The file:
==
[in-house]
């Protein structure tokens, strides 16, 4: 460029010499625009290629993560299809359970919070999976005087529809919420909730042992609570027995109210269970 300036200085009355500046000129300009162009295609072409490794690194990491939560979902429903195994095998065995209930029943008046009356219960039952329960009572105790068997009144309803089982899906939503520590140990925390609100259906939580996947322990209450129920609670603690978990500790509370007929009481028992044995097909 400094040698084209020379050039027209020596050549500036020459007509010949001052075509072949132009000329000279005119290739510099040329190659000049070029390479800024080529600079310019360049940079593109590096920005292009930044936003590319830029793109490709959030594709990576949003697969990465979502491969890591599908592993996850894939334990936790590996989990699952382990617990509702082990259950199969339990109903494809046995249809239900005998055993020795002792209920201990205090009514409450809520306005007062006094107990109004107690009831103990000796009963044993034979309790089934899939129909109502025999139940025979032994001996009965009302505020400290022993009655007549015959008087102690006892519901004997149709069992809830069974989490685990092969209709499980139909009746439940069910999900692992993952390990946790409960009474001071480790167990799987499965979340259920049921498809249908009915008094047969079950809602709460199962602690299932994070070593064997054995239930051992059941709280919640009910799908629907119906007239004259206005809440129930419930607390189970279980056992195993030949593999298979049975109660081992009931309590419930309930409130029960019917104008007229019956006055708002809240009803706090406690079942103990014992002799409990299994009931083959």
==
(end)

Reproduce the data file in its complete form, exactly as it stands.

[in-house]
């Protein structure tokens, strides 16, 4: 460029010499625009290629993560299809359970919070999976005087529809919420909730042992609570027995109210269970 300036200085009355500046000129300009162009295609072409490794690194990491939560979902429903195994095998065995209930029943008046009356219960039952329960009572105790068997009144309803089982899906939503520590140990925390609100259906939580996947322990209450129920609670603690978990500790509370007929009481028992044995097909 400094040698084209020379050039027209020596050549500036020459007509010949001052075509072949132009000329000279005119290739510099040329190659000049070029390479800024080529600079310019360049940079593109590096920005292009930044936003590319830029793109490709959030594709990576949003697969990465979502491969890591599908592993996850894939334990936790590996989990699952382990617990509702082990259950199969339990109903494809046995249809239900005998055993020795002792209920201990205090009514409450809520306005007062006094107990109004107690009831103990000796009963044993034979309790089934899939129909109502025999139940025979032994001996009965009302505020400290022993009655007549015959008087102690006892519901004997149709069992809830069974989490685990092969209709499980139909009746439940069910999900692992993952390990946790409960009474001071480790167990799987499965979340259920049921498809249908009915008094047969079950809602709460199962602690299932994070070593064997054995239930051992059941709280919640009910799908629907119906007239004259206005809440129930419930607390189970279980056992195993030949593999298979049975109660081992009931309590419930309930409130029960019917104008007229019956006055708002809240009803706090406690079942103990014992002799409990299994009931083959």